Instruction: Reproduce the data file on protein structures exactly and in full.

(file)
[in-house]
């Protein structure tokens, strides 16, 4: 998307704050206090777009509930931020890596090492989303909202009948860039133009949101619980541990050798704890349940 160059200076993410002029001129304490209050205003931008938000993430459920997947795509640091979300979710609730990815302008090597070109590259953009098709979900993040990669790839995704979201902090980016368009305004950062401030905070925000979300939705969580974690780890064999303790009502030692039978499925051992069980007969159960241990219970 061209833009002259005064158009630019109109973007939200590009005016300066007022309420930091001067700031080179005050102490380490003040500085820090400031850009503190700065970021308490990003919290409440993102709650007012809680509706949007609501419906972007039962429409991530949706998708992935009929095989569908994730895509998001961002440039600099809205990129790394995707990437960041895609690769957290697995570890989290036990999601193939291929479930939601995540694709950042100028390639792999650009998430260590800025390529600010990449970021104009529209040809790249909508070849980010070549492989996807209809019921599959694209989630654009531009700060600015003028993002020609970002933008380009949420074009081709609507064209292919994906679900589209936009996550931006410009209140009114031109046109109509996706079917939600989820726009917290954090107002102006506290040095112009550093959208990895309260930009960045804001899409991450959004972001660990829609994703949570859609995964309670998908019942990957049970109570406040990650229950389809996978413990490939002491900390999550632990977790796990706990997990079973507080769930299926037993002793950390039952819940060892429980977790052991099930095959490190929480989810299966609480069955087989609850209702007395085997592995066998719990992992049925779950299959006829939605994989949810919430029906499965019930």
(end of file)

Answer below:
[in-house]
């Protein structure tokens, strides 16, 4: 998307704050206090777009509930931020890596090492989303909202009948860039133009949101619980541990050798704890349940 160059200076993410002029001129304490209050205003931008938000993430459920997947795509640091979300979710609730990815302008090597070109590259953009098709979900993040990669790839995704979201902090980016368009305004950062401030905070925000979300939705969580974690780890064999303790009502030692039978499925051992069980007969159960241990219970 061209833009002259005064158009630019109109973007939200590009005016300066007022309420930091001067700031080179005050102490380490003040500085820090400031850009503190700065970021308490990003919290409440993102709650007012809680509706949007609501419906972007039962429409991530949706998708992935009929095989569908994730895509998001961002440039600099809205990129790394995707990437960041895609690769957290697995570890989290036990999601193939291929479930939601995540694709950042100028390639792999650009998430260590800025390529600010990449970021104009529209040809790249909508070849980010070549492989996807209809019921599959694209989630654009531009700060600015003028993002020609970002933008380009949420074009081709609507064209292919994906679900589209936009996550931006410009209140009114031109046109109509996706079917939600989820726009917290954090107002102006506290040095112009550093959208990895309260930009960045804001899409991450959004972001660990829609994703949570859609995964309670998908019942990957049970109570406040990650229950389809996978413990490939002491900390999550632990977790796990706990997990079973507080769930299926037993002793950390039952819940060892429980977790052991099930095959490190929480989810299966609480069955087989609850209702007395085997592995066998719990992992049925779950299959006829939605994989949810919430029906499965019930």